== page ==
Quest for Birdseye fire station draws crowd

Photo by Bill Powell/The Herald
More than 100 people attending a meeting Wednesday in support of relocating the Birdseye fire station. 


BIRDSEYE — More than 100 people came out Wednesday to support the Birdseye Volunteer Fire Department’s quest to relocate into a modern fire station.

Universal Design Associates’ Gerald Schaeffer and Drew Weyer told 108 of the 928 people from Birdseye (pop. 431) and eastern Jefferson Township protected by the department the findings of a grant-funded feasibility study. Everyone was gathered in a 9 W. First St. fire station dating to the late 1960s that is admittedly too shallow and too short for the modern trucks it houses.

Currently, the department’s four fire trucks must be pulled outside to allow for training inside the 3,459-square-foot station. Taking trucks outside blocks the street, unless it is freezing cold. Then, firefighters said, the trucks must be moved to members’ garages so water in the pumpers does not freeze.

The list of amenities the current station does not have is long: no wash area to clean firefighter gear; no area for hose drying; inadequate parking, no ADA restrooms; no private office space; and safety issues with trucks leaving the front door.

Other shortcomings loom larger: A derailment out front could have devastating consequences and it is doubtful the building could survive a major seismic event due to unreinforced masonry walls.

Last June, a freight train derailment in Princeton forced an evacuation of all businesses and residences within a 1-mile radius. In a major seismic event, Weyer said the unreinforced masonry building would be “likely to fail or at least shift to a point the doors won’t be able to open, trapping all the lifesaving equipment inside.”

A new Birdseye fire station could look something like this.

Weyer noted that, in California, fire stations have seismic sensors.

“Any time any earthquake is detected, all the doors will open up,” he said, noting that a 1-inch building shift could wedge doors closed.

The hands-down winner as the site for a new fire station (Universal Design recommends it and 95 percent of a questionnaire’s respondents favored it) is a large, town-owned open lot where an old elementary school and gymnasium once stood. That 1.8 acres is south of West Third Street, across from Jake’s Auto Parts & Service.

The site’s documented use began in 1898 with construction of the old Birdseye School. Elementary classrooms and a gym were added in 1956. The school was abandoned in 1977 and went downhill from there. Birdseye secured a grant to bring the remaining structure down in 2013. Since then, the property has been a town-owned greenspace. Universal Design said the fire station project would bring it back to a viable community use.

Universal Design found the new fire station site is expected to save two or three minutes per run. It is located closer to some firefighters’ homes and trucks and equipment would be able to pull straight out of the building with plenty of clearance onto a dedicated route to State Road 145.

The $719,000, 5,150-square-foot new building Universal Design proposes would have four large truck bays with ample space for truck servicing, two drive-through bays, a large professional kitchen with a storage pantry, a dedicated washroom for gear, a training room and ADA-accessible restrooms and showers, office and storage space, a storage/mechanical mezzanine, a locker area for firefighters and an in-floor service pit for trucks. Weyer said it would be a pre-engineered, steel building with a stone veneer at its base.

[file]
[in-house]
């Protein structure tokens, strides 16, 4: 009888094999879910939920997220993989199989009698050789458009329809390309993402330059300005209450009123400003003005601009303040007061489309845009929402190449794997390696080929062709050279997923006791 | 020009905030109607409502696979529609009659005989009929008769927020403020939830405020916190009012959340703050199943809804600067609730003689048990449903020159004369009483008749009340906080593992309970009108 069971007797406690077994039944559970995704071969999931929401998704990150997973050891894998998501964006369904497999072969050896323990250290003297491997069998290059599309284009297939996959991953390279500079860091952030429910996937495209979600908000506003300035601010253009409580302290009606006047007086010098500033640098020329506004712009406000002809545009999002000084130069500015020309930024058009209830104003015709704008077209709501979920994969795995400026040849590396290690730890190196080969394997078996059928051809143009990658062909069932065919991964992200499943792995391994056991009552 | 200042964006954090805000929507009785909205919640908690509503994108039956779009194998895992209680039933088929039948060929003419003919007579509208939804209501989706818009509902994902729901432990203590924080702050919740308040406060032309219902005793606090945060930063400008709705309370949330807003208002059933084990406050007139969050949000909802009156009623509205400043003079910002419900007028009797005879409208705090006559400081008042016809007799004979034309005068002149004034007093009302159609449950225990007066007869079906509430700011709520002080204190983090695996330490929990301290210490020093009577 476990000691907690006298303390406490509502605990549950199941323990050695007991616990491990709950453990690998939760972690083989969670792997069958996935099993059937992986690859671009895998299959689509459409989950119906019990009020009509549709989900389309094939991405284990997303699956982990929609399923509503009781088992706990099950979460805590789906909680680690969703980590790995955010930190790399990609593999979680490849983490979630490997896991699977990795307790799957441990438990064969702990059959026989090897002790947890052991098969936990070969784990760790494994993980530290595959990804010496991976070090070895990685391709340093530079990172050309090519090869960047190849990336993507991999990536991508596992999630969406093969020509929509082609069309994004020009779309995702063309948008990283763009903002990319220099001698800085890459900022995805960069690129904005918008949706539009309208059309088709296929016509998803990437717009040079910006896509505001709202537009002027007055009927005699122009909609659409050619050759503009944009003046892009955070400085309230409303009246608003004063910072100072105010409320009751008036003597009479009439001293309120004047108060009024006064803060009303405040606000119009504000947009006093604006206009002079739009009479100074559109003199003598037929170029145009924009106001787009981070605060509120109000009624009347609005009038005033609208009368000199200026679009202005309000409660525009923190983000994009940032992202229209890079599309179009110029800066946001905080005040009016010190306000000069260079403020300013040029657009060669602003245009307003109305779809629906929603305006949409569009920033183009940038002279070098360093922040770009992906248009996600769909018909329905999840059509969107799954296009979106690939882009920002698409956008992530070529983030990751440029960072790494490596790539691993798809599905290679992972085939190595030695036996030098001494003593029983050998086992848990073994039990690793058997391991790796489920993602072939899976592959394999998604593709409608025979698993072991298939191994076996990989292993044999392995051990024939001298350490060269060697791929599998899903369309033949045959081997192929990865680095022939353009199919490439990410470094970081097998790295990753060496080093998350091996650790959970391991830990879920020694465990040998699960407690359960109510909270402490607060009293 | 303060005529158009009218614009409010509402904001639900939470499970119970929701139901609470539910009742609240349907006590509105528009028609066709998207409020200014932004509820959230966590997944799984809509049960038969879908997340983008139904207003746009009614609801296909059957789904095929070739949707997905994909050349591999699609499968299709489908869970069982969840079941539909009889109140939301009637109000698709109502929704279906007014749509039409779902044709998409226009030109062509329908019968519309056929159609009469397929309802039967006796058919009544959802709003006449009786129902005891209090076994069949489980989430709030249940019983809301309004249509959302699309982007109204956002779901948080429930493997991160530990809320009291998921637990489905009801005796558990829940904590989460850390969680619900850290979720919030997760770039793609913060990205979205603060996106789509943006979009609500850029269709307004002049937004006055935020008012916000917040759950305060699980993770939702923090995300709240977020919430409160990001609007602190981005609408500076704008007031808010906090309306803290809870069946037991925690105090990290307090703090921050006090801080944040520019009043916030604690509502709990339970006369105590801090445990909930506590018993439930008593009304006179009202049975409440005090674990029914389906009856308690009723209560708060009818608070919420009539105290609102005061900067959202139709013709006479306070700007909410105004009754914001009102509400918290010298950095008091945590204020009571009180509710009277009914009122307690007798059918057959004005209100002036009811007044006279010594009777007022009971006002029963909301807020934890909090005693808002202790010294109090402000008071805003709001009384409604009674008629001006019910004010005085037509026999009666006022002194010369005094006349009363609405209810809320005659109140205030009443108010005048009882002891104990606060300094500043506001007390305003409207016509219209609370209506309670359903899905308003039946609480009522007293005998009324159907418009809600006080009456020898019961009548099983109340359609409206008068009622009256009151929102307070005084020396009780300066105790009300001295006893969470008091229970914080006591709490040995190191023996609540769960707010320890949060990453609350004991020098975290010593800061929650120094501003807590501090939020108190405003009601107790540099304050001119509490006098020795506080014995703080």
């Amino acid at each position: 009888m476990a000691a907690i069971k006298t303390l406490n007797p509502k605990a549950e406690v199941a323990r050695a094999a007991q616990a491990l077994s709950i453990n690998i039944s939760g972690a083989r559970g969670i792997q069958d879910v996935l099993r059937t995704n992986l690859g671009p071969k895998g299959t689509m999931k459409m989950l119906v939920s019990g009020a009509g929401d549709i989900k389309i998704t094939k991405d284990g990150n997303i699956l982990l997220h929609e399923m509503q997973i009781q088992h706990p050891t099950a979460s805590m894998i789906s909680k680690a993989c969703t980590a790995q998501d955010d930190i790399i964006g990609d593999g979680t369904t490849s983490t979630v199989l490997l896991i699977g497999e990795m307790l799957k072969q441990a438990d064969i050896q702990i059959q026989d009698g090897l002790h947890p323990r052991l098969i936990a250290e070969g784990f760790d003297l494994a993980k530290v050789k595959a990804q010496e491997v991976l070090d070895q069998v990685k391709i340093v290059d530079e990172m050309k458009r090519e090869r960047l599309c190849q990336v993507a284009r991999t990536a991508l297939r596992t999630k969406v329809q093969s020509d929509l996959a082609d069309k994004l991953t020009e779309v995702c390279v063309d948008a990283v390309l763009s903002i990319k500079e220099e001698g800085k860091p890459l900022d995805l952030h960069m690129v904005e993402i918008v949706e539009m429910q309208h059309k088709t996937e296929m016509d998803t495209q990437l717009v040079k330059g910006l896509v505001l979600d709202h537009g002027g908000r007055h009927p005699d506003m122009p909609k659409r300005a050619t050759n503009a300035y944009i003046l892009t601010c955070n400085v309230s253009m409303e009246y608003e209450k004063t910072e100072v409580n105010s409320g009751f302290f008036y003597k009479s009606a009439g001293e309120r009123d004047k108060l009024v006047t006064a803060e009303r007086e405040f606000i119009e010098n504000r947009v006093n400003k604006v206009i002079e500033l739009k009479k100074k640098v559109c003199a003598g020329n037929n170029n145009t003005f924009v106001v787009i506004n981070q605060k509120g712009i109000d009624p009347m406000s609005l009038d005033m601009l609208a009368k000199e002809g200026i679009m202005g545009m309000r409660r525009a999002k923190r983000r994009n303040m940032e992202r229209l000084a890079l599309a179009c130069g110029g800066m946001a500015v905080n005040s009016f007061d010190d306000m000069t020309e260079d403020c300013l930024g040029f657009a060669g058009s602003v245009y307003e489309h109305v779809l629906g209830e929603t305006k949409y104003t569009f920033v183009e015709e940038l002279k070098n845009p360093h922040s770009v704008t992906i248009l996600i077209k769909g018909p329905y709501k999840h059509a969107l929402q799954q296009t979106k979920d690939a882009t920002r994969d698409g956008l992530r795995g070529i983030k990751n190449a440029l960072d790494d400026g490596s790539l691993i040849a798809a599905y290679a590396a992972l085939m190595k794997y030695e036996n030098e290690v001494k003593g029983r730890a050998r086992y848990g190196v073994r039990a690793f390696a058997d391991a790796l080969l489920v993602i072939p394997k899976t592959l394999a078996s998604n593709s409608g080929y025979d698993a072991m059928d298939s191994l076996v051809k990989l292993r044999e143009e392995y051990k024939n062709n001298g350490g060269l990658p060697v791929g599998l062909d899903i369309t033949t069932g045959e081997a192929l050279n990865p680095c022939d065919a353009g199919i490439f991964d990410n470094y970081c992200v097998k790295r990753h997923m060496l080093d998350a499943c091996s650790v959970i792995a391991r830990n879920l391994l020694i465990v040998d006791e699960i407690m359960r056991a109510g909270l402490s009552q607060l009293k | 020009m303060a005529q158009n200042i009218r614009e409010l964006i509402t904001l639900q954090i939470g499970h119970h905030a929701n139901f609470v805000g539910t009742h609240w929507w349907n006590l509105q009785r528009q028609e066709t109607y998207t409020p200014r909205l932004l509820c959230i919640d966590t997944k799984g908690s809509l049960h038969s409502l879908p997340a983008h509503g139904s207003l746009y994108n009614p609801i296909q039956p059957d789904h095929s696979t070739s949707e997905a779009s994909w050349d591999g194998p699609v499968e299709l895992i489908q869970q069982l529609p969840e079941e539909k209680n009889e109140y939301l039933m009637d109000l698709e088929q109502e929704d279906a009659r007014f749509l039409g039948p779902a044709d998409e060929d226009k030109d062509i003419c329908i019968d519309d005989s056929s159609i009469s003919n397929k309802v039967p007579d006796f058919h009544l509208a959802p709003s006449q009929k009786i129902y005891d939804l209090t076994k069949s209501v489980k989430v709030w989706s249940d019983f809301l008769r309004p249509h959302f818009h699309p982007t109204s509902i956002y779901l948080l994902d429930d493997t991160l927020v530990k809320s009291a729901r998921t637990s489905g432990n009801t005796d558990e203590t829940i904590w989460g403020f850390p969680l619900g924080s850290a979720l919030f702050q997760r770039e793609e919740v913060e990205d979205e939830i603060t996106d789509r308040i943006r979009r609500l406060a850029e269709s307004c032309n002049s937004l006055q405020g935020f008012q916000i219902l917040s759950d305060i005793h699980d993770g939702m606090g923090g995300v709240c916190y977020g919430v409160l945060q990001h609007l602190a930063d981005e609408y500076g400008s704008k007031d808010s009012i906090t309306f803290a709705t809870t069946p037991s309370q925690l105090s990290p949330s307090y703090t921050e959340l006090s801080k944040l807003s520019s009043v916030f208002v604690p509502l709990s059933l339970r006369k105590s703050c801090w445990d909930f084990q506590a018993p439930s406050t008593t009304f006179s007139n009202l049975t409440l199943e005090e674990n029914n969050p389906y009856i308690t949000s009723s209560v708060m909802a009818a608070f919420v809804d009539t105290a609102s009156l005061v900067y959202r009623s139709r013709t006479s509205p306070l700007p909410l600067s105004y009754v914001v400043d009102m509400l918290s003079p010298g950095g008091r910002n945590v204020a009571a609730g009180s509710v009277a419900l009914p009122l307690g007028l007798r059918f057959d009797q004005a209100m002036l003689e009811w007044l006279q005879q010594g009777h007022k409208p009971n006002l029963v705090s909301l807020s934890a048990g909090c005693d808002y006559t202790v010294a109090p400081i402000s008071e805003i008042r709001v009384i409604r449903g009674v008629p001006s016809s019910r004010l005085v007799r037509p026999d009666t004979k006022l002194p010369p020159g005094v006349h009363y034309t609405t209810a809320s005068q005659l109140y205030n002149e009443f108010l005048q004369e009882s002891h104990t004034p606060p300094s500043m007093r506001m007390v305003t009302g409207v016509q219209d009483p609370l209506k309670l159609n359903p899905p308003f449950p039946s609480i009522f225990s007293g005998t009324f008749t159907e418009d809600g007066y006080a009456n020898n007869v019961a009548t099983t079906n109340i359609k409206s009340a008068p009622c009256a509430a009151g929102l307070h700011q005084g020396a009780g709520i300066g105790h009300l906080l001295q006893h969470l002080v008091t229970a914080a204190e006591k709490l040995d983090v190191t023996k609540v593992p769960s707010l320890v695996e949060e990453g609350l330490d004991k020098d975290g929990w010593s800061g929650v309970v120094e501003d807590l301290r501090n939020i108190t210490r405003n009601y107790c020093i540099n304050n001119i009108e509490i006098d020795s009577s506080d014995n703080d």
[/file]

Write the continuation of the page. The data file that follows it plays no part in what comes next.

The cost of renovating the existing station and making an addition was also studied and estimated at $733,000, or $14,000 more than building a new station.

Universal Design’s recommendation for the new station found it “to be very beneficial and feasible for the Town of Birdseye and its residents in providing a functional and accessible building for its volunteer firefighters in a central and safe location free of potential hazards.”

With the feasibility study complete, Wednesday’s meeting then focused on Birdseye’s intention to apply to the Indiana Office of Community and Rural Affairs for a $500,000 construction grant that would leave a $219,000 local match for the fire department to cover.

It was stated the fire department could turn to funds saved and proceeds from donations and fundraisers. But the department could also seek a loan. The Indiana Bond Bank can provide a market rate loan with a 10-year payback and the USDA could provide a low-interest, 20- to 40-year loan with the potential for some grant funds.

“Whatever we can do, we’re going to do ourselves to save money,” Fire Chief David “Smitty” Smith said, noting that in-kind work could include road construction.

Indiana 15 Regional Planning Commission Senior Project Administrator Nathan Held said the grant Birdseye will seek will be highly competitive. Letters of support to be included with the grant application packet would help and those can be emailed to

“It’s great to see everybody here tonight,” Held told the large crowd. “This is the type of turnout that OCRA likes to see in all the applications we send up.”

The fire station grant application will be submitted in June. The town will learn if it is funded in August. If it does receive a grant award on its first attempt, Held estimated the project could go to bid late this coming winter or early spring 2020.

Birdseye resident Nick Enlow indicated everyone seated in the station cares and supports the fire department or they would not have attended the hearing.

“We do appreciate your support immensely,” Smith said. “We appreciate what the public does for us and hopefully you appreciate what we do for you.”

Smith’s statement was followed by loud applause and someone in the gallery saying, “Definitely.”

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